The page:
The creation story can be found in Genesis one and two with the story of what occurred in the Garden of Eden in chapter three. Genesis 1 starts before the existence of anything but God Himself. His revelation of Himself and His will for humanity is the start of the creation story. According to Genesis 1, in the beginning, God made everything in the universe, including all the heavenly bodies, as well as everything on the earth.

While the true nature of God isn’t explicit in the Genesis story, God does share an “us” within the Godhead. The Spirit is active in creation, as is Jesus. In the six days of creation, God created the universe, light, and the earth; the sky and atmosphere; dry land and plant life; the stars, heavenly bodies, the sun and moon; birds and water creatures; land animals and man. Humanity is unique above all creatures because they bear the image of God, as described in Genesis 1:27, and must subdue and steward the earth.

All of creation was finished in six days in all its wondrous beauty and vast array. God announced that His creation was “very good.” Genesis 2 sees the end of God’s creative work and gives a detailed account of man’s creation. The seventh day of creation is marked by God’s resting. The rest doesn’t suggest that God was tired. Instead, His rest was simply an end of work. God was finished, and the universe was just as He wanted it to be. His six days of work, followed by a day of no work, established a pattern of taking one day in seven for rest and set the number of days in the week that we still use today. Exodus 20:8-11 says the keeping of the Sabbath became a distinguishing mark of God’s chosen people.

Genesis 2 takes an in-depth look at man’s creation. This passage isn’t a second creation story or contradictory to Genesis 1. Genesis 2 takes a step back from a direct report to refocus the reader on God’s work concerning man. God created man from the earth’s dust that He previously created. After creating man’s body, God breathed life into him. The fact that God chose to create man this way shows His great care in the process. Next, God put the first man, Adam, in a unique place, the Garden of Eden. Eden was bountiful and beautiful, and Adam had everything he needed, including food and productive work. However, God wasn’t finished with man.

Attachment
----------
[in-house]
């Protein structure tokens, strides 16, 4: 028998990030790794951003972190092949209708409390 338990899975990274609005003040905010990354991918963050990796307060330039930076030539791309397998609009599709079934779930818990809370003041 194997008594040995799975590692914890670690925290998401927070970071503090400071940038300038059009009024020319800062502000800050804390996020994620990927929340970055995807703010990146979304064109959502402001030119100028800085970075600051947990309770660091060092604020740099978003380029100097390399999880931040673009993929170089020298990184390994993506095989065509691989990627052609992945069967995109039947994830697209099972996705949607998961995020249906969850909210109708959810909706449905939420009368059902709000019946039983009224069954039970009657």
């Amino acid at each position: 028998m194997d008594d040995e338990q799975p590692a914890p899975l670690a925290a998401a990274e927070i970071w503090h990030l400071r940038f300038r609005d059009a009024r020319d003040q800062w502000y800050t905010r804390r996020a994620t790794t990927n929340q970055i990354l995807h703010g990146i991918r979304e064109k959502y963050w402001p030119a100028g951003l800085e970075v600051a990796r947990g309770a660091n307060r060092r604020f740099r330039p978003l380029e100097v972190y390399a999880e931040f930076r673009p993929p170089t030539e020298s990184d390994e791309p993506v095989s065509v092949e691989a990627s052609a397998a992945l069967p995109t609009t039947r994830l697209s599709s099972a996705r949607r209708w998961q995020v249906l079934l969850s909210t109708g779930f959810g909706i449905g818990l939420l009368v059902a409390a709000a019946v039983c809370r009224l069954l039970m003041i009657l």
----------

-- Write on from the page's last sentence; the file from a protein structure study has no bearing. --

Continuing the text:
God helped Adam see his need for a companion by having him look over all the other creatures and naming them, as detailed in Genesis 2:19-20. When the naming process was over, Adam understood what he lacked, so God put Adam to sleep and formed Eve with as much care as He formed Adam. She was made from Adam’s rib, so when God brought Eve to Adam, he immediately understood that she was special. She was his complement, counterpart, and flesh of his flesh.

How could there be light on the first day of Creation if the sun wasn’t created until the fourth day?

The question of how there could be light on the first day of Creation when the sun wasn’t created until the fourth day is common. Genesis 1:3-5 says God said to let there be light, and there was light. God saw the light was good, so He separated the light from the darkness. He called it ‘day,’ and the darkness was named ‘night.’ There was evening, and there was morning, the first day. A few verses later, we’re told that God said the lights of the sky separated the night from the day and served as signs to mark days, years, and seasons, and let them be lights in the sky to light the earth, and it was so.

God made two great lights: the light to govern the day and the light to oversee the night. He also made the stars and set them in the expanse of the sky to light the earth, oversee the day and night, and separate darkness from light, and God saw that it was good. There was morning and evening on the fourth day, as detailed in Genesis 1:14-19, but how can this be? How could there be light, evenings, and mornings on the first, second, and third days if the sun, moon and stars weren’t created until the fourth day? This is only an issue if we fail to realize that God is omnipotent and infinite. God doesn’t need the stars, sun, and moon to give light because He is light. First John 1:5 says that God is light and there’s no darkness.” God Himself was the light for Creation’s first three days, just as He would be in the new heavens and earth.

Revelation 22:5 reminds us that there will be no more light, and we won’t need the light of a lamp or the light of the sun because God will give us light, and He will reign forever and ever. Until God made the cosmos, He miraculously provided light during the day and might’ve done so during the night, according to Genesis 1:14. In John 8:12, Jesus said that He is the world’s light and whoever follows Him will never walk in darkness, but they’ll have the light.

More important than the light of night and day is the Light who gives eternal life to all who believe in Him. Those who don’t believe in Him will be doomed to darkness, where there’s gnashing of teeth and weeping.

The reality of the creative power of God’s voice has critical spiritual implications that go beyond the creation story itself. Light is typically used as a metaphor in the Bible, and the word “illumination” refers to bringing things into the light. When God said, “Let there be light,” and light appeared at creation, it showed God’s absolute control and creative power. The physical light that God created on the first day is an excellent picture of what He does in every heart that trusts Jesus, the True Light. Because God is who He is, light was possible on the fourth day of creation because He is the light that shines in everyone who believes in Him.

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